In the author’s (CS) opinion, autologous fat globules form the best option for the treatment of any infected and extruding silicone implants. In the event of impending extrusion, the nose is re-explored and the thickened (ex-silicone implant) cavity lining is removed as best as is possible.
The cavity is irrigated with an antibiotic solution. The de-augmented nose should not be immediately closed as healing and future shrink-wrapping will cause extensive deep tissue scarring and contractures of the dorsum and tip cartilages. Future revision rhinoplasty will prove extremely difficult to correct well. Autologous fat gobules, harvested from the abdomen or axillae, are inserted immediately into the cavity as a biological augmentative implant (see Figure 11).
It is a natural product and resists infection well. Following successful restitution of the infection with a layer of dorsal fat globules, further future dorsal augmentation can be undertaken as a two-step rhinoplasty, but only if absolutely necessary, and preferably with further autologous rib.
Porous polyethylene Medpor implants
This is a rigid implants material that resists shrink wrapping well. Its porous surface allows blood vessels and connective tissue to grow into the implant; this “vascularises” the implant. In addition the pore size of the implant is < 1µm; this is smaller than the dimension of bacterial organisms. Together the pore size barrier and vascularity helps to prevent infection.
Adequate soft tissue coverage over all porous polyethylene surfaces is imperative to prevent complications of infection and extrusion (Berghaus et al). In the authors’opinion, clients with thicker nasal skin would be better suited as Medpor implant candidates when compared with thinner skinned individuals. The Medpor implants are used for dorsal grafting and columella struts (Romo et al). They can be easily trimmed to size with the scalpel. Due to their rigidity, they are easy to use and quite firm to the touch beneath the tissue coverage.
Medpor implants are however not as soft as, for example, silicone implants. Hence fine per-operative sculpturing of the porous polyethylene implant is not as easily performed and the use of cutting or diamond burr drills for sculpturing should be avoided as they seal off the porous surface.
The implant is usually impregnated in a Betadine-saline solution prior to insertion, to further minimise bacterial soiling. Medpor implants are ideal for structural grafting of the Asian columella. They provide strong tip support and projection (see Figure 12), improving the functional airway as well as the aesthetics.
A pocket is fashioned between the meso-crural cartilages of the lower laterals into which the Medpor columella sheet is inserted; the implant sheet is then secured with ample soft tissue coverage. A word of caution for the patient – whenever Medpor implants are applied in the flexible lower third of the nose, the natural flexibility of the lower nasal tip will be impaired with a firm and relatively unyielding nasal tip to the touch as the final result.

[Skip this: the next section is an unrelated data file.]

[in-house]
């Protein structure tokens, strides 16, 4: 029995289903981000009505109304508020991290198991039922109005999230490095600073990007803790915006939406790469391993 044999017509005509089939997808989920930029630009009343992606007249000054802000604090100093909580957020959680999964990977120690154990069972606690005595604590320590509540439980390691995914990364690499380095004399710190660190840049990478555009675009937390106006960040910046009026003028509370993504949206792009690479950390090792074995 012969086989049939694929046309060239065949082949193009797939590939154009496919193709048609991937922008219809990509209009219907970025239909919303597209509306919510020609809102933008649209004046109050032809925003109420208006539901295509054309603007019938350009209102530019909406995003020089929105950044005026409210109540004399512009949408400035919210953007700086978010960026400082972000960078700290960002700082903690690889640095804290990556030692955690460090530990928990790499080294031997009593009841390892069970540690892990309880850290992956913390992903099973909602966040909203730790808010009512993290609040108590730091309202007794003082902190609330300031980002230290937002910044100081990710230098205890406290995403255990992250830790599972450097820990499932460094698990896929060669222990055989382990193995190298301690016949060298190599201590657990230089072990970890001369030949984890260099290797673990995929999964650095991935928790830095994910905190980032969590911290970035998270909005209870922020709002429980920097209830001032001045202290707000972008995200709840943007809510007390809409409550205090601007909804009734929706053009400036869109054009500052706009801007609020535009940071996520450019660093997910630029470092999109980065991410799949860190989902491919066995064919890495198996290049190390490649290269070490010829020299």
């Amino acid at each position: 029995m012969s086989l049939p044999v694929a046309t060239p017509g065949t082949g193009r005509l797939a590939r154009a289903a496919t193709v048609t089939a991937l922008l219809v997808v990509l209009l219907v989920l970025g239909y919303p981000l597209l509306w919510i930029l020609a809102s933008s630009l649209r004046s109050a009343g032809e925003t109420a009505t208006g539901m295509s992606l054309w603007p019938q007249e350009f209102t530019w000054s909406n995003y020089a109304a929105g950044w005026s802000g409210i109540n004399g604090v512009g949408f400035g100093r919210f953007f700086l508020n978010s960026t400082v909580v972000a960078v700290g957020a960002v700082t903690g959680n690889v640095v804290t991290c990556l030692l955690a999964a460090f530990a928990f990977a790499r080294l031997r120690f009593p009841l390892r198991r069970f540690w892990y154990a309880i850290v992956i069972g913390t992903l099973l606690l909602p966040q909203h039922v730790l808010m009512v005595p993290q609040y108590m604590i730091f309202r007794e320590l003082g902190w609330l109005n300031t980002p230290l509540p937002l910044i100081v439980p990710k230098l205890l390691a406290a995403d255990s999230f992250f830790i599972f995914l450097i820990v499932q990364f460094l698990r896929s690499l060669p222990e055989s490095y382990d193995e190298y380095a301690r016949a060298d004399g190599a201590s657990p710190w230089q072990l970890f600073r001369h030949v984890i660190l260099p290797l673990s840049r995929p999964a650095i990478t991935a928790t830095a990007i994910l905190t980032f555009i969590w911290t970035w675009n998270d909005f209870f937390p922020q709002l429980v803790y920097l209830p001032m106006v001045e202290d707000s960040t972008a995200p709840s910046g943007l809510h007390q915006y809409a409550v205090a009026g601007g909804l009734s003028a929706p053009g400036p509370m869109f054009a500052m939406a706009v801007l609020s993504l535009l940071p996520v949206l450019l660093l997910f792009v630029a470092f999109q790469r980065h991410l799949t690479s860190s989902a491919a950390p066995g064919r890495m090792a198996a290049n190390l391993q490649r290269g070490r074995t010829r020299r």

Medpor implants are also suitable for dorsal augmentation in Asian rhinoplasty. Dorsal radix augmentation, where there is good soft tissue coverage, is excellent. The Medpor implant is placed in a subperiosteal pocket that is the usual 10% larger than its dimension; this prevents excessive postoperative implant migration. The conferred rigidity, when felt through the skin, of the Medpor radix implant mirrors that of the expected underlying nasal dorsum, and appears quite natural at this site.
The authors have also successfully applied Medpor dorsal implants to augment the dorsum e.g. for saddle nose deformity. However clinicians should probably exercise greater care whenever using, or extending, the Medpor implant over the dorsal aspect of the lower third of the nose i.e. in the supratip area. The relatively flexibility of this area of the nose, the closer proximity of the implant to the incisions and the relatively thinner mucosal tissue coverage, can potentially lead to higher implant loss rates here. Care should always be taken to ensure adequate soft tissue coverage over the implant at all times.
In the event of infection with overlying erythema, appropriate antibiotic therapy should be instituted. Implant removal is necessary if there is no response to the antibiotic treatment or impending implant extrusion. Sharp dissection over the implant surface is required with a scalpel blade or sharp iris scissors, to divide the micro-vessels and connective tissue that would have grown in continuity into the implant body through the surface pores.
Gore-Tex implants for Asian rhinoplasty
Gore-Tex, or expanded polytetrafluoroethylene (ePTFE), is a very popular alloplastic material used currently in Asian rhinoplasty. It is relatively inert with a low implant infection and reaction rate. Its semi-rigidity allows it to be easily sculptured and worked by the surgeon. The final implant mould also resists the shrink-wrapping forces sufficiently to allow the underlying implant features to be subtlely evident beneath the soft tissue nasal envelope.
The ePTFE implant can be used as individual sheets or preformed stacked sheets of varying thickness. For thinner ePTFE sheets, the surgeon can surgically stacked the sheets to their required height and transfixed the sheets prior to sculpturing and insertion.
The authors (GS & FW) prefer the pre-formed stacked ePTFE blocks which are reduced and carved to shape for height, breadth and three-dimensional contour by the surgeon. For augmentation of the radix, a measured boat-shaped radix Gore-Tex graft is cut out of the block with a scalpel. The deep surface of the implant is then gouged out by diamond burring under cool irrigation.